My husband and I had limited experiences of childcare ourselves, with my mum being a stay at home mum and my husband’s Aunty owning a childcare centre. This meant that when it came time to figure out what childcare would look like for our own daughter, we were both a bit apprehensive.
We looked at both long daycare and family daycare. Long daycare had huge waitlists, whilst family daycare was more accessible and cost effective. Three children later, we have now used the services of a nanny, long daycare, family daycare, grandparents, and preschool. It was through all of this experience that I came up with the Leor concept, because I identified the best factors from each care setting that we had experienced to create a learning and care environment that I knew would benefit children.
However, if you are considering long daycare or other care arrangements, by taking money and availability out of the equation, I have used my own experience to identify the factors that I would now use to choose childcare if I were starting this journey again.
1. Your Child’s Personality
It may sound obvious, but often in the rat race of getting back into work, needing to keep your job, or juggling the financial pressures of daily life, many parents forget about what type of care arrangement will work best for their child’s personality and stage of development. Understanding whether your child thrives in large or small groups, or is the type of child who needs greater love and affection in order to feel secure, should inform your decision. For example, if your child is paralysed by loud noise and busy environments, then a large long daycare setting may not be appropriate.
A longitudinal study of over 10,000 children in the US found that children in larger groups, particularly those under the age of three, experienced greater stress and difficulty managing their own emotions, and this type of setting was likely to delay the development of effective communication skills, whilst also increasing the chances of exhibiting aggressive and anti-social behaviour.
Therefore, for children who need a bit more comfort and settling, a home based care service with one on one care, or fewer children, would be a great option.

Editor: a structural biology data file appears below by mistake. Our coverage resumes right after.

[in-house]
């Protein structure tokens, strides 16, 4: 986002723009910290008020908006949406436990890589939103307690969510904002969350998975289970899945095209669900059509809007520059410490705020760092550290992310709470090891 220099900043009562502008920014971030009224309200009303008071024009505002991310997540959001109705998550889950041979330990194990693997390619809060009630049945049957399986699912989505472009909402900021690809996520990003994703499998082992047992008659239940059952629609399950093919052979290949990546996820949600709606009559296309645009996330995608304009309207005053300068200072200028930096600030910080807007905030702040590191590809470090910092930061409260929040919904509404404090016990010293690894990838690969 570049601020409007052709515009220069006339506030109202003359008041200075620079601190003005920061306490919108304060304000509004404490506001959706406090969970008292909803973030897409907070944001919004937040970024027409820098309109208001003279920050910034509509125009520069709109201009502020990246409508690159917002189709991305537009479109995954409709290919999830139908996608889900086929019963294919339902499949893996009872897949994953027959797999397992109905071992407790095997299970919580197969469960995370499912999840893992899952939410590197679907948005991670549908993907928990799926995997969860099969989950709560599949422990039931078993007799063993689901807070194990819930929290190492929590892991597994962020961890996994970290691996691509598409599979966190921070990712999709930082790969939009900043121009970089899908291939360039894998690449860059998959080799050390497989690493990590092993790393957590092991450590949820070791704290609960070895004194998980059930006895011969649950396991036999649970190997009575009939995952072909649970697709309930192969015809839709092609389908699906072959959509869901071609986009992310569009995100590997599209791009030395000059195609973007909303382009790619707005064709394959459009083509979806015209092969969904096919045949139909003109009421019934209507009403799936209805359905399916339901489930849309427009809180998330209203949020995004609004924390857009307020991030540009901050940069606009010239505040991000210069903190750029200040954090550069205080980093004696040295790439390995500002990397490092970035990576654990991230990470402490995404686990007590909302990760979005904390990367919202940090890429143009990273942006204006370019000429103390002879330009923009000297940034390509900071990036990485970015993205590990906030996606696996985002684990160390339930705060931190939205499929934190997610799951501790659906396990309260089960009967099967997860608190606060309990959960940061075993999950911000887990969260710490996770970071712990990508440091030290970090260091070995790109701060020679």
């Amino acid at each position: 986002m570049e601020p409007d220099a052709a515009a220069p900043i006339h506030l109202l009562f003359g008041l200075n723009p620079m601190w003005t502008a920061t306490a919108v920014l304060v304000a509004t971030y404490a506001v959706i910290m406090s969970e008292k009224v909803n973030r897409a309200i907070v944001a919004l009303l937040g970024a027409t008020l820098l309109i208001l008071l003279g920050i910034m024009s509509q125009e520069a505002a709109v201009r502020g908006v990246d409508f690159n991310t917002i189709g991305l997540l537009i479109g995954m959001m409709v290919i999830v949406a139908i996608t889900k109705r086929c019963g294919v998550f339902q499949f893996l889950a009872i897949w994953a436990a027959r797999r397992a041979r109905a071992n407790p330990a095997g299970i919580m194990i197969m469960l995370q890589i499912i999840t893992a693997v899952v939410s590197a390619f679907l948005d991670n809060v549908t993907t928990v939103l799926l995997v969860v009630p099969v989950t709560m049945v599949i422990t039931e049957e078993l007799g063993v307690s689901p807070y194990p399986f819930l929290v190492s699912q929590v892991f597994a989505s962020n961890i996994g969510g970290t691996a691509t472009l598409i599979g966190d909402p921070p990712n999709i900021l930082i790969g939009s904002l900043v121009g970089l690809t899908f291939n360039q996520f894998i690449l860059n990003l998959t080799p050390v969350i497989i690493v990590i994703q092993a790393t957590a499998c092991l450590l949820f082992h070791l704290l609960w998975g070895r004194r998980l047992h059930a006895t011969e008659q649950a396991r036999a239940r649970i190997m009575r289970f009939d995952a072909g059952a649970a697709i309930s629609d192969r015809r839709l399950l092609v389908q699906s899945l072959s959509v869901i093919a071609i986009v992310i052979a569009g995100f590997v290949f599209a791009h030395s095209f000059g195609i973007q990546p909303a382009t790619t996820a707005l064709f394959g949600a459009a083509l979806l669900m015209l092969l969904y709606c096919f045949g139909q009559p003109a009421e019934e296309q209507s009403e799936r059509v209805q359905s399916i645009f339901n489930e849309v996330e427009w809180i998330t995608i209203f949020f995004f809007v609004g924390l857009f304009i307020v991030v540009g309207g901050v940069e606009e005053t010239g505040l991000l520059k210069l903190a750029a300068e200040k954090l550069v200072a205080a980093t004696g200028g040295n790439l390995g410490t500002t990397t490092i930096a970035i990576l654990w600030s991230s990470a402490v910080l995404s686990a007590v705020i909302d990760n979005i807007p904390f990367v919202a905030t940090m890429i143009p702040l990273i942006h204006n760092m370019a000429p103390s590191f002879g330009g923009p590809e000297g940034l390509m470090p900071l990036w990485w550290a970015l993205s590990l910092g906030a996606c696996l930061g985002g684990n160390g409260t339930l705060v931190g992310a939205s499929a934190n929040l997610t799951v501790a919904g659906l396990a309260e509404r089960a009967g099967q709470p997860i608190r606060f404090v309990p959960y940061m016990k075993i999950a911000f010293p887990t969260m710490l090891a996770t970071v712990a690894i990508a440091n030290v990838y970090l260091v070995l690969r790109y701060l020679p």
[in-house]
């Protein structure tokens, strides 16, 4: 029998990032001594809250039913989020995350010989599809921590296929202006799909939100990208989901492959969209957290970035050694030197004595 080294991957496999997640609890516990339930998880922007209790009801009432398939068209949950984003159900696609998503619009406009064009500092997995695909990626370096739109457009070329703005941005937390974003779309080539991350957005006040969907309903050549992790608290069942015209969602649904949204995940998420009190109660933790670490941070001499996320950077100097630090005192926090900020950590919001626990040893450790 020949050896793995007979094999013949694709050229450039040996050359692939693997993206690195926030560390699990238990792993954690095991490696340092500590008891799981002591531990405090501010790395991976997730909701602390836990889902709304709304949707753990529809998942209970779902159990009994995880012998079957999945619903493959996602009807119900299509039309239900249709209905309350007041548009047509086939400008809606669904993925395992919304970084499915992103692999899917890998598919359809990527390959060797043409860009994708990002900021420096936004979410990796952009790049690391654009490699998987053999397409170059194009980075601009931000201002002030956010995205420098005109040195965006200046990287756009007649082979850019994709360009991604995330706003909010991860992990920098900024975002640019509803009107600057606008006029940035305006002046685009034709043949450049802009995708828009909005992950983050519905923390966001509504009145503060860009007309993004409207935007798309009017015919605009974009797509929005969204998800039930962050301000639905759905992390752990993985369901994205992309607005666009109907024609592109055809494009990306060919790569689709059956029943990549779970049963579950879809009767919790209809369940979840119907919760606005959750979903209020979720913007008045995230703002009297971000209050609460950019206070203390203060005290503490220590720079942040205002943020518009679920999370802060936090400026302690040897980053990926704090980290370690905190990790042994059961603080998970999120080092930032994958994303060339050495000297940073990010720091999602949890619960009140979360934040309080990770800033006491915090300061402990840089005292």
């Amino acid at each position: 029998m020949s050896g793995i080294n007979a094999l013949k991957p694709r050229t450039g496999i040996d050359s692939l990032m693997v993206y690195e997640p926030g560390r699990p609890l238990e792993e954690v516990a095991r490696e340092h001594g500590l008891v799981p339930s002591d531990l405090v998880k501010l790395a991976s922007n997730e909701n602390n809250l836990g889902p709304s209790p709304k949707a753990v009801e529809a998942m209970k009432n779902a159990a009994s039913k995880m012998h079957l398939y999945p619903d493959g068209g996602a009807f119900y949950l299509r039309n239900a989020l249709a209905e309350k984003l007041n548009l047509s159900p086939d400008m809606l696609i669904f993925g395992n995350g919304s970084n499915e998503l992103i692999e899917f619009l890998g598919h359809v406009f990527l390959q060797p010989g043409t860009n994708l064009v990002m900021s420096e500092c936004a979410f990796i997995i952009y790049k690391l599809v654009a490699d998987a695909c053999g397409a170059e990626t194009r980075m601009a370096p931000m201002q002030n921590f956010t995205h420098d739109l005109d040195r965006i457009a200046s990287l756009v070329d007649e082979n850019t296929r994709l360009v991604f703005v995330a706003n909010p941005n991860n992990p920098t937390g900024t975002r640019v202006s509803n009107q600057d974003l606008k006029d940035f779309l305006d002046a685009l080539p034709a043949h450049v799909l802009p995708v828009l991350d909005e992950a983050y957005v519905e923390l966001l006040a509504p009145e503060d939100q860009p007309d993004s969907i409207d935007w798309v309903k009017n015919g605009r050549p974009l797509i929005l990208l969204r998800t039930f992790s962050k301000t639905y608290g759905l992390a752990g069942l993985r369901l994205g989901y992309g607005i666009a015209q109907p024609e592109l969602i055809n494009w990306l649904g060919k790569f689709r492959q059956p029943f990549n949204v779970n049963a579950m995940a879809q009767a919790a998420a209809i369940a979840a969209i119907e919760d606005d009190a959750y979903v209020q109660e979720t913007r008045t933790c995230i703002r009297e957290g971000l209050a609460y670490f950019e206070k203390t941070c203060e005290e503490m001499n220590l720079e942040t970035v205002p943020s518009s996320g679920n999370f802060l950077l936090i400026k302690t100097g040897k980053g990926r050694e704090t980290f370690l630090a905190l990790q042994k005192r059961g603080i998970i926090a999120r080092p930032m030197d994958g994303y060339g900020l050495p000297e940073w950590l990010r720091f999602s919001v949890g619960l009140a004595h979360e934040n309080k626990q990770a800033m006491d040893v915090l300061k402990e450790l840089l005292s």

2. Your Child’s Age
The same US study found that children under the age of three were most at risk of being negatively impacted by large group settings. An Australian study from 2004 also found that small group, home-based, care arrangements were the most beneficial to children under three.
However, if a small group home based setting is not an option for your under three year old, then it is important to discuss with your long daycare how many children are in the nursery or toddler room; how many educators are present at any given time; and what their practices are for comforting young children if they do become distressed. Some centres, for example, have ‘no cuddling’ policies, and the research is clear that at this age children need a carer who meets their basic needs, including offering warmth and affection, in order for them to build secure attachments well into the future.
3. Hours of Care
The number of hours that a child spends in care has been found to have a direct link to their long-term cognitive outcomes. In the US study mentioned above, more than 25 hours of care per week in centre based, rather than home based, environments, was linked to a higher risk of a child exhibiting behavioural issues later in life. This study also found that children’s cortisol levels increased as the day progressed in centre based settings, particularly for children under the age of three.